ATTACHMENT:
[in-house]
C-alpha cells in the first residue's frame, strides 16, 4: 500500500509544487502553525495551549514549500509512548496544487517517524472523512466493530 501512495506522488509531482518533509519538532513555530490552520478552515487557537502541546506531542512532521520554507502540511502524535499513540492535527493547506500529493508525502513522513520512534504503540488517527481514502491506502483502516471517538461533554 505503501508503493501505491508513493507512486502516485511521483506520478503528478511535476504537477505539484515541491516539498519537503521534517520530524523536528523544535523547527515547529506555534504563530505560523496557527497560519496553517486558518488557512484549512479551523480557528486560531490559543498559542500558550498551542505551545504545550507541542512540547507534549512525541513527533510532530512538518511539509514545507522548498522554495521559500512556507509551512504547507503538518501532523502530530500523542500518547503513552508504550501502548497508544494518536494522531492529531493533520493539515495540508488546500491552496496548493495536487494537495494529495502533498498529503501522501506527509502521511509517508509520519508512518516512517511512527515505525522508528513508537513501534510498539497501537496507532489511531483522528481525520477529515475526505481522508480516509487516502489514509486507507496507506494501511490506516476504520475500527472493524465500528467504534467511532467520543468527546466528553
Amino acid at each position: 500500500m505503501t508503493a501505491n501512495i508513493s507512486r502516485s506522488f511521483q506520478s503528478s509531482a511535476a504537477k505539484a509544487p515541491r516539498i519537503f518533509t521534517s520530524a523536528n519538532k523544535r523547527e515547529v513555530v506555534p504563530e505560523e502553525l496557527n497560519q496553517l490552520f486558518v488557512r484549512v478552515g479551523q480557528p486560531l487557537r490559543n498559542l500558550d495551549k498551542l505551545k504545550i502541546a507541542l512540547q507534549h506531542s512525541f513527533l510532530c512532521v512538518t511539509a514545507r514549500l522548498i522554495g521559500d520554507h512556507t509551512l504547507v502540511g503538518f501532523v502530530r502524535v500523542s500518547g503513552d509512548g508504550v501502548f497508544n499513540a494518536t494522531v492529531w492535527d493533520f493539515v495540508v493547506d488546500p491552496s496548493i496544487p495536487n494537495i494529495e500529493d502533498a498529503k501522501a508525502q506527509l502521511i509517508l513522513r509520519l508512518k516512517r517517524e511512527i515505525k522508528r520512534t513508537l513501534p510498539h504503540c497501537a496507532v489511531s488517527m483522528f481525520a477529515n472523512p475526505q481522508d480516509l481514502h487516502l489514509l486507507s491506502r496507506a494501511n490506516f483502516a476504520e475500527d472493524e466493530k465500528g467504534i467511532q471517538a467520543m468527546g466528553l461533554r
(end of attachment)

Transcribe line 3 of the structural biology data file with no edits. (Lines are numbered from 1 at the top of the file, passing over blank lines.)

Amino acid at each position: 500500500m505503501t508503493a501505491n501512495i508513493s507512486r502516485s506522488f511521483q506520478s503528478s509531482a511535476a504537477k505539484a509544487p515541491r516539498i519537503f518533509t521534517s520530524a523536528n519538532k523544535r523547527e515547529v513555530v506555534p504563530e505560523e502553525l496557527n497560519q496553517l490552520f486558518v488557512r484549512v478552515g479551523q480557528p486560531l487557537r490559543n498559542l500558550d495551549k498551542l505551545k504545550i502541546a507541542l512540547q507534549h506531542s512525541f513527533l510532530c512532521v512538518t511539509a514545507r514549500l522548498i522554495g521559500d520554507h512556507t509551512l504547507v502540511g503538518f501532523v502530530r502524535v500523542s500518547g503513552d509512548g508504550v501502548f497508544n499513540a494518536t494522531v492529531w492535527d493533520f493539515v495540508v493547506d488546500p491552496s496548493i496544487p495536487n494537495i494529495e500529493d502533498a498529503k501522501a508525502q506527509l502521511i509517508l513522513r509520519l508512518k516512517r517517524e511512527i515505525k522508528r520512534t513508537l513501534p510498539h504503540c497501537a496507532v489511531s488517527m483522528f481525520a477529515n472523512p475526505q481522508d480516509l481514502h487516502l489514509l486507507s491506502r496507506a494501511n490506516f483502516a476504520e475500527d472493524e466493530k465500528g467504534i467511532q471517538a467520543m468527546g466528553l461533554r